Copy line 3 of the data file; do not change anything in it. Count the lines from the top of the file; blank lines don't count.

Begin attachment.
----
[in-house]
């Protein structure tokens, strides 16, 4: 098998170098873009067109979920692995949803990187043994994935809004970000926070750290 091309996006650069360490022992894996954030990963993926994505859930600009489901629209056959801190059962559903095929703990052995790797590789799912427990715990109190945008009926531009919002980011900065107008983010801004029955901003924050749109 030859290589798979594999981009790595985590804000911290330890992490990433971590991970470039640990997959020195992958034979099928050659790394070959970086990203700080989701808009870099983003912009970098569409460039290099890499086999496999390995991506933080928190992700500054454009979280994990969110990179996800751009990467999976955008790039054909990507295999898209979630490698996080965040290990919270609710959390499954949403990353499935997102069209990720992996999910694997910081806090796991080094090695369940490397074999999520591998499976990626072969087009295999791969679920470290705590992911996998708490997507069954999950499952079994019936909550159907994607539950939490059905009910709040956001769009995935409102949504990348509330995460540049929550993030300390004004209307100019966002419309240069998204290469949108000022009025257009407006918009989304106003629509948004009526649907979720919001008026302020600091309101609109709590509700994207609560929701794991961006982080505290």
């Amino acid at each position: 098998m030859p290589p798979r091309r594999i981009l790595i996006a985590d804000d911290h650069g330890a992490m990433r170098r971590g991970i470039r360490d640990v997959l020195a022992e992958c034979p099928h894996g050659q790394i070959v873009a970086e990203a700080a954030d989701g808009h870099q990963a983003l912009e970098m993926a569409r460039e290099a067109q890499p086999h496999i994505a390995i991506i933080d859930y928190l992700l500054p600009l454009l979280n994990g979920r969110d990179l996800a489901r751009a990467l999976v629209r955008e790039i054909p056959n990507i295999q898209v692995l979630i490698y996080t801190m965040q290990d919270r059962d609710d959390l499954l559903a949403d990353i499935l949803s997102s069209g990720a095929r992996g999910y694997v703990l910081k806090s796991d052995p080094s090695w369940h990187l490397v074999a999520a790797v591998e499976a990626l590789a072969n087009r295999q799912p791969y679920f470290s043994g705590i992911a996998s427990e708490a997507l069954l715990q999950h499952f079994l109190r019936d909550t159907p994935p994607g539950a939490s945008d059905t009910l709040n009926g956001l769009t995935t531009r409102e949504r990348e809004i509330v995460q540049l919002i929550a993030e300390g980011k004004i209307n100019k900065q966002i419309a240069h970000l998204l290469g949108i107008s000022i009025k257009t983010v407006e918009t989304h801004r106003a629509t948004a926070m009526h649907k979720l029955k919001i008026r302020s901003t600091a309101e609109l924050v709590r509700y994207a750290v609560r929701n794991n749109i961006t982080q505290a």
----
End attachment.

């Amino acid at each position: 098998m030859p290589p798979r091309r594999i981009l790595i996006a985590d804000d911290h650069g330890a992490m990433r170098r971590g991970i470039r360490d640990v997959l020195a022992e992958c034979p099928h894996g050659q790394i070959v873009a970086e990203a700080a954030d989701g808009h870099q990963a983003l912009e970098m993926a569409r460039e290099a067109q890499p086999h496999i994505a390995i991506i933080d859930y928190l992700l500054p600009l454009l979280n994990g979920r969110d990179l996800a489901r751009a990467l999976v629209r955008e790039i054909p056959n990507i295999q898209v692995l979630i490698y996080t801190m965040q290990d919270r059962d609710d959390l499954l559903a949403d990353i499935l949803s997102s069209g990720a095929r992996g999910y694997v703990l910081k806090s796991d052995p080094s090695w369940h990187l490397v074999a999520a790797v591998e499976a990626l590789a072969n087009r295999q799912p791969y679920f470290s043994g705590i992911a996998s427990e708490a997507l069954l715990q999950h499952f079994l109190r019936d909550t159907p994935p994607g539950a939490s945008d059905t009910l709040n009926g956001l769009t995935t531009r409102e949504r990348e809004i509330v995460q540049l919002i929550a993030e300390g980011k004004i209307n100019k900065q966002i419309a240069h970000l998204l290469g949108i107008s000022i009025k257009t983010v407006e918009t989304h801004r106003a629509t948004a926070m009526h649907k979720l029955k919001i008026r302020s901003t600091a309101e609109l924050v709590r509700y994207a750290v609560r929701n794991n749109i961006t982080q505290a």